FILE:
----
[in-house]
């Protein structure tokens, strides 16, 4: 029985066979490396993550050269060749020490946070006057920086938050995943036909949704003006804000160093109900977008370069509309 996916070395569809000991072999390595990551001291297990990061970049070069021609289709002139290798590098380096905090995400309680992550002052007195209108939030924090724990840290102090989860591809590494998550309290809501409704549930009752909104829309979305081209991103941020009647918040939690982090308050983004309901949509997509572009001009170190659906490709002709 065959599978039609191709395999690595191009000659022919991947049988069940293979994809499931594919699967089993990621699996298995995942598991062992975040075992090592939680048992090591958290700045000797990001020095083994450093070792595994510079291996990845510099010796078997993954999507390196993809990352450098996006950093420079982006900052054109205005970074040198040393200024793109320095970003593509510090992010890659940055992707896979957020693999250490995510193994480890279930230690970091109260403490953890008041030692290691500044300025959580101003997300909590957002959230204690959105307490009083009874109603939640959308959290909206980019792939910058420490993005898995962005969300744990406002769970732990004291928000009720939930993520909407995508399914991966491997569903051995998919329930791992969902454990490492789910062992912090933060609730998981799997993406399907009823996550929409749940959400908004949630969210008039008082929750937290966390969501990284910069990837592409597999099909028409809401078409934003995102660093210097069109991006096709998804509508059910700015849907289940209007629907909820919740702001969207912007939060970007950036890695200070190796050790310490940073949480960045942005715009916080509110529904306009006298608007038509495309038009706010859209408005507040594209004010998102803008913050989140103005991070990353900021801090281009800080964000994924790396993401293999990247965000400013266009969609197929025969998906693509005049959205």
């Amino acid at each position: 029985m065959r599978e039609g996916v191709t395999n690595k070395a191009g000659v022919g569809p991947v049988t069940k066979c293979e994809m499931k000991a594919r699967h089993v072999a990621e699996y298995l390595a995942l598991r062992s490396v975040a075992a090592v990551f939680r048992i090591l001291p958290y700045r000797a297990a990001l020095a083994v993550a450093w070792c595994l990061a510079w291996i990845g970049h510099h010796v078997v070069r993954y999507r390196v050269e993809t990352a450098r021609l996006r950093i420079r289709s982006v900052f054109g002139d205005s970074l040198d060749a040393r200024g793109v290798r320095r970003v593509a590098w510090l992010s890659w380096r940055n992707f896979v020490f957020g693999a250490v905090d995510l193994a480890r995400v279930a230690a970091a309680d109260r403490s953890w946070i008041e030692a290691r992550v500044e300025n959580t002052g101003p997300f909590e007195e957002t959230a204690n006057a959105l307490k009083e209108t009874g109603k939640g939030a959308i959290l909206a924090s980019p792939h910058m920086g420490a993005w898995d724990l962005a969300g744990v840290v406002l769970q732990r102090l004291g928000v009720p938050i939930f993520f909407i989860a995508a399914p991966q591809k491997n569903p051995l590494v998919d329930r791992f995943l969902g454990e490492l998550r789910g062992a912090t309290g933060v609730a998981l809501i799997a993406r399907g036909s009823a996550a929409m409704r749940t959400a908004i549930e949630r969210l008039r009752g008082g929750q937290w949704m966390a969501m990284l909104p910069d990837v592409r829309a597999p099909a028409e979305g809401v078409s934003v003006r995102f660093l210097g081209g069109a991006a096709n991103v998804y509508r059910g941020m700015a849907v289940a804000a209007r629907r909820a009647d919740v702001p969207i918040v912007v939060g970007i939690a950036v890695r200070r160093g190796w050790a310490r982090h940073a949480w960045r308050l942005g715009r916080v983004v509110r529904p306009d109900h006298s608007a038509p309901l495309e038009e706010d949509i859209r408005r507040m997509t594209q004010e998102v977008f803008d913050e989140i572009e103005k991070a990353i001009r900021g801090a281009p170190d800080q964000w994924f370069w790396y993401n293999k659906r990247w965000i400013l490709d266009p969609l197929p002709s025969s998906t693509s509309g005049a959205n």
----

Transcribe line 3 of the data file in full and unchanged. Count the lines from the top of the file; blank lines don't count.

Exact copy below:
């Amino acid at each position: 029985m065959r599978e039609g996916v191709t395999n690595k070395a191009g000659v022919g569809p991947v049988t069940k066979c293979e994809m499931k000991a594919r699967h089993v072999a990621e699996y298995l390595a995942l598991r062992s490396v975040a075992a090592v990551f939680r048992i090591l001291p958290y700045r000797a297990a990001l020095a083994v993550a450093w070792c595994l990061a510079w291996i990845g970049h510099h010796v078997v070069r993954y999507r390196v050269e993809t990352a450098r021609l996006r950093i420079r289709s982006v900052f054109g002139d205005s970074l040198d060749a040393r200024g793109v290798r320095r970003v593509a590098w510090l992010s890659w380096r940055n992707f896979v020490f957020g693999a250490v905090d995510l193994a480890r995400v279930a230690a970091a309680d109260r403490s953890w946070i008041e030692a290691r992550v500044e300025n959580t002052g101003p997300f909590e007195e957002t959230a204690n006057a959105l307490k009083e209108t009874g109603k939640g939030a959308i959290l909206a924090s980019p792939h910058m920086g420490a993005w898995d724990l962005a969300g744990v840290v406002l769970q732990r102090l004291g928000v009720p938050i939930f993520f909407i989860a995508a399914p991966q591809k491997n569903p051995l590494v998919d329930r791992f995943l969902g454990e490492l998550r789910g062992a912090t309290g933060v609730a998981l809501i799997a993406r399907g036909s009823a996550a929409m409704r749940t959400a908004i549930e949630r969210l008039r009752g008082g929750q937290w949704m966390a969501m990284l909104p910069d990837v592409r829309a597999p099909a028409e979305g809401v078409s934003v003006r995102f660093l210097g081209g069109a991006a096709n991103v998804y509508r059910g941020m700015a849907v289940a804000a209007r629907r909820a009647d919740v702001p969207i918040v912007v939060g970007i939690a950036v890695r200070r160093g190796w050790a310490r982090h940073a949480w960045r308050l942005g715009r916080v983004v509110r529904p306009d109900h006298s608007a038509p309901l495309e038009e706010d949509i859209r408005r507040m997509t594209q004010e998102v977008f803008d913050e989140i572009e103005k991070a990353i001009r900021g801090a281009p170190d800080q964000w994924f370069w790396y993401n293999k659906r990247w965000i400013l490709d266009p969609l197929p002709s025969s998906t693509s509309g005049a959205n």